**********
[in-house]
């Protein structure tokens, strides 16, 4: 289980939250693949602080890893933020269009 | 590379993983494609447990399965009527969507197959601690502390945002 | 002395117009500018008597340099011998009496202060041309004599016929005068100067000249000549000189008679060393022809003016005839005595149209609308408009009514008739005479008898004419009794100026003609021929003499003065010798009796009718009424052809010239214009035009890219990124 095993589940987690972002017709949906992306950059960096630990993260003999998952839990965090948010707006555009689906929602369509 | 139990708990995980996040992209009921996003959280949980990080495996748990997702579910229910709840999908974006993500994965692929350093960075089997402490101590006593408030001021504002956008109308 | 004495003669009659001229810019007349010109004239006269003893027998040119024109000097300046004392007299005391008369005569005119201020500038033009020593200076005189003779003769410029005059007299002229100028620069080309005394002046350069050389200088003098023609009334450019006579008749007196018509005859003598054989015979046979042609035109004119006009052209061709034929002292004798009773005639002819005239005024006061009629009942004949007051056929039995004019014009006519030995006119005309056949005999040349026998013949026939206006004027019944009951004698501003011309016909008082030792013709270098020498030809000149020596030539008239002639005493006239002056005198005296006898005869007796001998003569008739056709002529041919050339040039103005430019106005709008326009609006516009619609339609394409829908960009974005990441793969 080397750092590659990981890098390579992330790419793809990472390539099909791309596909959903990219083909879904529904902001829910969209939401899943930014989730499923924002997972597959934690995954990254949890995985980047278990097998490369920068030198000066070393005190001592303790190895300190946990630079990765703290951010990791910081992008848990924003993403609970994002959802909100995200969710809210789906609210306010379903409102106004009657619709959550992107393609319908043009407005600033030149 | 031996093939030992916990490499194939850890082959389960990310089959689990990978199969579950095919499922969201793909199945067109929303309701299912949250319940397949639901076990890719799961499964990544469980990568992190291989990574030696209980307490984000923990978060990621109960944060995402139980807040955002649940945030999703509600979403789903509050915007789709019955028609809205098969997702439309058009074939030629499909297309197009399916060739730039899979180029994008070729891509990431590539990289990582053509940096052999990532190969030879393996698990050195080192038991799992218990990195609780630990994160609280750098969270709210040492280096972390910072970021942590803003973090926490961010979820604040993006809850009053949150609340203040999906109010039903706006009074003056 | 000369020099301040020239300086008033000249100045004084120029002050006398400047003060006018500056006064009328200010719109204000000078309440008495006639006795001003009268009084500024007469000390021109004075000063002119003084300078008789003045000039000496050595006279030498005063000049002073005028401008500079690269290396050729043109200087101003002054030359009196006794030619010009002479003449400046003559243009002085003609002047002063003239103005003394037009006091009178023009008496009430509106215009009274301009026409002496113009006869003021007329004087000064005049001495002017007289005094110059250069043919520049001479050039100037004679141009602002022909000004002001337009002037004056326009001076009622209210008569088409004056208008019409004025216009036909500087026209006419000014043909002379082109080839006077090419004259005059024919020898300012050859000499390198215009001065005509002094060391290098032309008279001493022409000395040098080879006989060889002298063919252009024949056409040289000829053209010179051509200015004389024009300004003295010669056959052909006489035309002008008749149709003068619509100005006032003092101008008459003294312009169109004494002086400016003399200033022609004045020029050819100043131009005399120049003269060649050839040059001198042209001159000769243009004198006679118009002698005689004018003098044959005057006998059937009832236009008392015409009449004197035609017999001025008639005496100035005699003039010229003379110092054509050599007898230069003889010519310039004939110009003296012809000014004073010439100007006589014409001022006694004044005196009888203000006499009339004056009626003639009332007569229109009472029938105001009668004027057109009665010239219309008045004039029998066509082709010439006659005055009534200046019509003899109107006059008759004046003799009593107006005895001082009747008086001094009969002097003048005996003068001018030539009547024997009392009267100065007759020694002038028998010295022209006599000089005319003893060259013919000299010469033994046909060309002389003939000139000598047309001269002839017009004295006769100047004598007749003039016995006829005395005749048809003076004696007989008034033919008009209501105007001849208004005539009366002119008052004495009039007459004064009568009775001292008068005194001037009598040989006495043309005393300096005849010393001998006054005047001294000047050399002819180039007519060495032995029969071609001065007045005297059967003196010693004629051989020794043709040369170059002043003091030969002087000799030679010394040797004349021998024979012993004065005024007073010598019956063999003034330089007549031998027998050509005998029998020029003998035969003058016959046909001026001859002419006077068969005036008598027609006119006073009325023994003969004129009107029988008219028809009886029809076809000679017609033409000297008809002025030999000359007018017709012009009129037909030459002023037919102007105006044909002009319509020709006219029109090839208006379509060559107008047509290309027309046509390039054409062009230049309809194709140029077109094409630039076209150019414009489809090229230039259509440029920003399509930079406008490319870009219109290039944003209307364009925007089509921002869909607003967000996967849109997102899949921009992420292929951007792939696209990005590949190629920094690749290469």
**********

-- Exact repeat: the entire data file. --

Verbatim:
[in-house]
């Protein structure tokens, strides 16, 4: 289980939250693949602080890893933020269009 | 590379993983494609447990399965009527969507197959601690502390945002 | 002395117009500018008597340099011998009496202060041309004599016929005068100067000249000549000189008679060393022809003016005839005595149209609308408009009514008739005479008898004419009794100026003609021929003499003065010798009796009718009424052809010239214009035009890219990124 095993589940987690972002017709949906992306950059960096630990993260003999998952839990965090948010707006555009689906929602369509 | 139990708990995980996040992209009921996003959280949980990080495996748990997702579910229910709840999908974006993500994965692929350093960075089997402490101590006593408030001021504002956008109308 | 004495003669009659001229810019007349010109004239006269003893027998040119024109000097300046004392007299005391008369005569005119201020500038033009020593200076005189003779003769410029005059007299002229100028620069080309005394002046350069050389200088003098023609009334450019006579008749007196018509005859003598054989015979046979042609035109004119006009052209061709034929002292004798009773005639002819005239005024006061009629009942004949007051056929039995004019014009006519030995006119005309056949005999040349026998013949026939206006004027019944009951004698501003011309016909008082030792013709270098020498030809000149020596030539008239002639005493006239002056005198005296006898005869007796001998003569008739056709002529041919050339040039103005430019106005709008326009609006516009619609339609394409829908960009974005990441793969 080397750092590659990981890098390579992330790419793809990472390539099909791309596909959903990219083909879904529904902001829910969209939401899943930014989730499923924002997972597959934690995954990254949890995985980047278990097998490369920068030198000066070393005190001592303790190895300190946990630079990765703290951010990791910081992008848990924003993403609970994002959802909100995200969710809210789906609210306010379903409102106004009657619709959550992107393609319908043009407005600033030149 | 031996093939030992916990490499194939850890082959389960990310089959689990990978199969579950095919499922969201793909199945067109929303309701299912949250319940397949639901076990890719799961499964990544469980990568992190291989990574030696209980307490984000923990978060990621109960944060995402139980807040955002649940945030999703509600979403789903509050915007789709019955028609809205098969997702439309058009074939030629499909297309197009399916060739730039899979180029994008070729891509990431590539990289990582053509940096052999990532190969030879393996698990050195080192038991799992218990990195609780630990994160609280750098969270709210040492280096972390910072970021942590803003973090926490961010979820604040993006809850009053949150609340203040999906109010039903706006009074003056 | 000369020099301040020239300086008033000249100045004084120029002050006398400047003060006018500056006064009328200010719109204000000078309440008495006639006795001003009268009084500024007469000390021109004075000063002119003084300078008789003045000039000496050595006279030498005063000049002073005028401008500079690269290396050729043109200087101003002054030359009196006794030619010009002479003449400046003559243009002085003609002047002063003239103005003394037009006091009178023009008496009430509106215009009274301009026409002496113009006869003021007329004087000064005049001495002017007289005094110059250069043919520049001479050039100037004679141009602002022909000004002001337009002037004056326009001076009622209210008569088409004056208008019409004025216009036909500087026209006419000014043909002379082109080839006077090419004259005059024919020898300012050859000499390198215009001065005509002094060391290098032309008279001493022409000395040098080879006989060889002298063919252009024949056409040289000829053209010179051509200015004389024009300004003295010669056959052909006489035309002008008749149709003068619509100005006032003092101008008459003294312009169109004494002086400016003399200033022609004045020029050819100043131009005399120049003269060649050839040059001198042209001159000769243009004198006679118009002698005689004018003098044959005057006998059937009832236009008392015409009449004197035609017999001025008639005496100035005699003039010229003379110092054509050599007898230069003889010519310039004939110009003296012809000014004073010439100007006589014409001022006694004044005196009888203000006499009339004056009626003639009332007569229109009472029938105001009668004027057109009665010239219309008045004039029998066509082709010439006659005055009534200046019509003899109107006059008759004046003799009593107006005895001082009747008086001094009969002097003048005996003068001018030539009547024997009392009267100065007759020694002038028998010295022209006599000089005319003893060259013919000299010469033994046909060309002389003939000139000598047309001269002839017009004295006769100047004598007749003039016995006829005395005749048809003076004696007989008034033919008009209501105007001849208004005539009366002119008052004495009039007459004064009568009775001292008068005194001037009598040989006495043309005393300096005849010393001998006054005047001294000047050399002819180039007519060495032995029969071609001065007045005297059967003196010693004629051989020794043709040369170059002043003091030969002087000799030679010394040797004349021998024979012993004065005024007073010598019956063999003034330089007549031998027998050509005998029998020029003998035969003058016959046909001026001859002419006077068969005036008598027609006119006073009325023994003969004129009107029988008219028809009886029809076809000679017609033409000297008809002025030999000359007018017709012009009129037909030459002023037919102007105006044909002009319509020709006219029109090839208006379509060559107008047509290309027309046509390039054409062009230049309809194709140029077109094409630039076209150019414009489809090229230039259509440029920003399509930079406008490319870009219109290039944003209307364009925007089509921002869909607003967000996967849109997102899949921009992420292929951007792939696209990005590949190629920094690749290469």